This year marks the centennial anniversary of the publication of the magisterial work: “The History of the Yorubas” written by Reverend Samuel Johnson, a scion of the famous Johnson family.
The writing of the book was a huge undertaking and for a man without a university education, it was a wonderful accomplishment. After completing its writing in 1897, his brother, The Venerable Henry Johnson, sought the assistance of the Church Mission Society (CMS) in London to publish the work.
According to him, the material “contains much useful information of a kind, that will not be available after a few years owing to the rapid changes now going on in the country”.
Unfortunately, R. N. Cust, the immediate recipient of the manuscript on behalf of the society, was ambivalent about it. In his words,
“It speaks volume in favour of the degree of culture to which Negro missionaries have obtained, when they can compose in so complete and orderly manner such a gigantic work. I look at it with admiration—no native convert of India [sic] could produce such work: unluckily it is so very prolix, and the subject matter so very unimportant both from a secular and religiou’s [sic] point of view, that I know not what to recommend….The SPCK would not look at such work: the book would not sell: the whole subject is painful to me, as I feel for the author.”
Cust, who had “expected a small manuscript for a pamphlet”, acknowledged that he had not attempted to read the voluminous work due to his busy schedule, but what followed shows that the English missionary society, by treating the document as inconsequential to its half a century exertion among the Yoruba, failed to recognise their own moment of success.
The literary world has a lot to thank Kehinde Olabimtan for on the importance of Johnson’s path-finding work. His “Samuel Johnson of Yorubaland, 1846-1901: Identity, Change and the Making of the Mission Agent” published in 2013 sheds much light on the challenges faced in making Johnson’s book see the light of day.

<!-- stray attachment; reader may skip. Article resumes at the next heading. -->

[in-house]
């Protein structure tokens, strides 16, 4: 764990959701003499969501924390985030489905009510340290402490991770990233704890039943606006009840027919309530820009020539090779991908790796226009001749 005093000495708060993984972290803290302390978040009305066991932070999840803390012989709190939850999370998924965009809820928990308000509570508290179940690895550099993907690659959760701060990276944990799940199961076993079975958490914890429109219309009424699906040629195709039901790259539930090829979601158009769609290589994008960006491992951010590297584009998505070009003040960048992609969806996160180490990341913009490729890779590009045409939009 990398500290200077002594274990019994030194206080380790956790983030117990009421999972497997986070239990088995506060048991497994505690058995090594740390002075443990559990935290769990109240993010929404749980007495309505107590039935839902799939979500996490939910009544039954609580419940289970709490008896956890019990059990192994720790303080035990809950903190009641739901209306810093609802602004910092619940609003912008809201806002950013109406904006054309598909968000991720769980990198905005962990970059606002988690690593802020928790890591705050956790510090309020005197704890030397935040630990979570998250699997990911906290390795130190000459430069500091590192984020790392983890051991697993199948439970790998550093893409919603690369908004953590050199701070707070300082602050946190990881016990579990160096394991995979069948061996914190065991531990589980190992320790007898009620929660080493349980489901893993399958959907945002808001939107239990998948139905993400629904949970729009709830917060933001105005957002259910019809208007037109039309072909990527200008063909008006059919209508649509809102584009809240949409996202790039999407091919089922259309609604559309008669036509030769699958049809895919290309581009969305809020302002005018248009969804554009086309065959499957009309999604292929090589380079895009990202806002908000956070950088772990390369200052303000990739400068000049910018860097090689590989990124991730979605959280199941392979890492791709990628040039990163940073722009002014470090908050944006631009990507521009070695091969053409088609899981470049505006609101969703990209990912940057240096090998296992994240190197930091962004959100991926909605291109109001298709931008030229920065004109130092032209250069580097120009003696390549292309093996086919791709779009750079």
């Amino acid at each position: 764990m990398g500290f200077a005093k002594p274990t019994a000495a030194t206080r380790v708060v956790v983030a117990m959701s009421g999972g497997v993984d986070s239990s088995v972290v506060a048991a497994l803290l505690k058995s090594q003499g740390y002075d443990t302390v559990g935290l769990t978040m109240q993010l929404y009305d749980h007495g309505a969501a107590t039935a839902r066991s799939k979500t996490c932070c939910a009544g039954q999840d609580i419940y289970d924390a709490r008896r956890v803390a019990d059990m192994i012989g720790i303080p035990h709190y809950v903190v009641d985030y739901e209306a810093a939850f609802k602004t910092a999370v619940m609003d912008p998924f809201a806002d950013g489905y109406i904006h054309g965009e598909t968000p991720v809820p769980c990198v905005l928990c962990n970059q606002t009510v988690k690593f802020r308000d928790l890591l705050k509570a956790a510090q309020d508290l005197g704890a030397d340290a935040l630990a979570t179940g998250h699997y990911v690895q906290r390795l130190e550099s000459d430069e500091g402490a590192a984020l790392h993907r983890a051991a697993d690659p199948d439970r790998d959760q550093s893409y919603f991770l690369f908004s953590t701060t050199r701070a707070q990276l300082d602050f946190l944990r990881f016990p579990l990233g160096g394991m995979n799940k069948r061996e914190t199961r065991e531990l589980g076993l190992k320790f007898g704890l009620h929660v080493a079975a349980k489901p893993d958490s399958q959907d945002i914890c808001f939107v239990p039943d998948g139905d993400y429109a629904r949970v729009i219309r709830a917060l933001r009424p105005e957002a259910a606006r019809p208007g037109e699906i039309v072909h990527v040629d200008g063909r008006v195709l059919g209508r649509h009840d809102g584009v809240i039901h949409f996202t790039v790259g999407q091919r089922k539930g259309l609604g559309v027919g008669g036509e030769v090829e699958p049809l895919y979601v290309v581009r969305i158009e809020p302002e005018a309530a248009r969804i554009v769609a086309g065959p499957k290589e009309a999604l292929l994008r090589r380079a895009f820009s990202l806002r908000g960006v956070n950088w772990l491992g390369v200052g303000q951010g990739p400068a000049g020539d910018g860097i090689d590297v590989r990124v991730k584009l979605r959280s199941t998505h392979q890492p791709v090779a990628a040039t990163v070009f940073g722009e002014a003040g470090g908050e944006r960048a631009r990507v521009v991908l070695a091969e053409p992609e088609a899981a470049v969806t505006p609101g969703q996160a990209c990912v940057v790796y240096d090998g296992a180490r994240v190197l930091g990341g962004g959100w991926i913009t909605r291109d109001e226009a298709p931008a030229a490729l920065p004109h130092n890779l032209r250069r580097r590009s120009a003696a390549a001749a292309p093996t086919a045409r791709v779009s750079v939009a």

By 1900, the manuscript was missing. If the CMS reported loss of the original manuscript in the custody of Cust and the emerging climate of European hostility towards the Yoruba in church and state in the closing decade of the nineteenth century are factors to go by, it is only providential that the History eventually saw the light of the day.
Samuel’s brother, Obadiah, who had been privy to the project all along as his editor, observed that “this seemed to [him] and all his friends who heard of it so strange that one could not help thinking that there was more in it than appeared on the surface, especially because of other circumstances connected with the so-called loss of the manuscripts.” The responsibility to reassemble the material devolved on him, following the death of the original author, Rev. Samuel Johnson, in 1901.
In Obadiah’s words: “[I]t has now fallen to the lot of the editor to rewrite the whole history anew, from the copious notes and rough copies left behind by the author. But for many years after his death, partly from discouragements by the events, and partly from being appalled by the magnitude of the task, the editor shrank from the undertaking, but circumstances now and again cropped up showing the need of the work, and the necessity for undertaking it besides the almost criminal disgrace of all owing the outcome of his brother’ s many years of labour to be altogether lost.”